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Steerpike

Parliamentarians plot to ruin China’s G20

Parliamentarians plot to ruin China’s G20
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It’s a big week for fans of high politics and hobnobbing. Prior to the launch of Sunday’s COP26 shindig there is first the small matter of the G20 summit in Rome. And while the attention of many attendees – chief among them Britain’s Boris Johnson – will no doubt be on green gambits and climate diplomacy, there are fears that other crucial issues risk being overlooked in the dash towards Net Zero.

Chief among these are the various abuses committed by President Xi’s China towards the Uyghur Muslims and the effective destruction of Hong Kong. Xi himself is not expected to physically attend the summit, not having left China since the Covid pandemic began in January 2020. But his apparatchiks will represent him instead – a decision that has prompted human rights activists and various parliamentarians to plot their own protest timed to coincide with Rome’s summit.

Mr S understands that a number of mischief-making, headline-grabbing stunts are set to be held by IPAC – the Inter-Parliamentary Alliance on China. The group, which comprises members drawn from legislatures across the free world, fears that Beijing will use the lure of future action on climate change to distract from its present belligerence in the South Pacific. Among those involved include American politicians Marco Rubio, a former presidential candidate and Bob Menendez – the chairman of the Senate Foreign Relations Committee. Sir Iain Duncan-Smith, the former Tory leader, will meanwhile attend in person.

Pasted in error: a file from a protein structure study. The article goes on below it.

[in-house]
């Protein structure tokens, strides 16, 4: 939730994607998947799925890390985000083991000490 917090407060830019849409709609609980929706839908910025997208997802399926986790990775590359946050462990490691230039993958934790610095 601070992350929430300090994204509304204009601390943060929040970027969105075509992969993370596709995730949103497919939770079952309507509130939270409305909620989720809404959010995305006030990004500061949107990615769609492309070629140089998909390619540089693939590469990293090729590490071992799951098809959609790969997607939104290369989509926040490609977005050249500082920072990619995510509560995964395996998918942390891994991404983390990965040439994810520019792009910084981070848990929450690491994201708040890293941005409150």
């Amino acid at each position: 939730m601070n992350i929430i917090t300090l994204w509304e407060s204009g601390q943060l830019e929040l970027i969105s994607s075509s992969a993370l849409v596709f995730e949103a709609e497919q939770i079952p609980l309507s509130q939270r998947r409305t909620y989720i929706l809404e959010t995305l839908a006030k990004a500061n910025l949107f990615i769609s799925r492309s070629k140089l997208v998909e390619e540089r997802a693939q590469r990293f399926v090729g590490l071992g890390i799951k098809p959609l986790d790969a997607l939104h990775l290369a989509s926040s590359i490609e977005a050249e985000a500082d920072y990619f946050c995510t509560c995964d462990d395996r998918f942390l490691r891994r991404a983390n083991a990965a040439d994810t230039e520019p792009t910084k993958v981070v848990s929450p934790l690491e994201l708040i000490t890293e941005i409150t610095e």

Duncan-Smith, the IPAC Co-Chair, told Mr S: ‘We can’t allow China a free pass this G20. They’ve destroyed treaties and militarily occupied the South China seas. They have persecuted the Uyghurs and continue to threaten to invade Taiwan, not to mention the Covid coverup, resulting in millions of lives lost around the world. That’s why politicians on the left and the right and from the four corners of the earth are converging on Rome.’

The protest is set to be the largest gathering of legislators to demonstrate at a G20 country in history. One source confirmed to Steerpike: ‘The purpose is to ruin China’s G20. If they thought they were going to get a free pass, they have another thing coming.’ Beijing’s ire has already been provoked by the attendance of both Penpa Tsering, the exiled Sikyong or Prime Minister of Tibet, and Joseph Wu, the Foreign Minister of Taiwan. Uyghurs and Hong Kong activists coming including Nathan Law. Four MPs attending have been sanctioned and Italy, somewhat extraordinarily, still maintains an extradition agreement with China. The potential for diplomatic incidents is considerable, to say the least. It could all add up to quite the headache for Mario Draghi, the Italian premier who has himself been subjected to recent protests by his own countrymen.

Still, when in Rome eh?

Written bySteerpike

Steerpike is The Spectator's gossip columnist, serving up the latest tittle tattle from Westminster and beyond. Email tips to steerpike@spectator.co.uk or message @MrSteerpike

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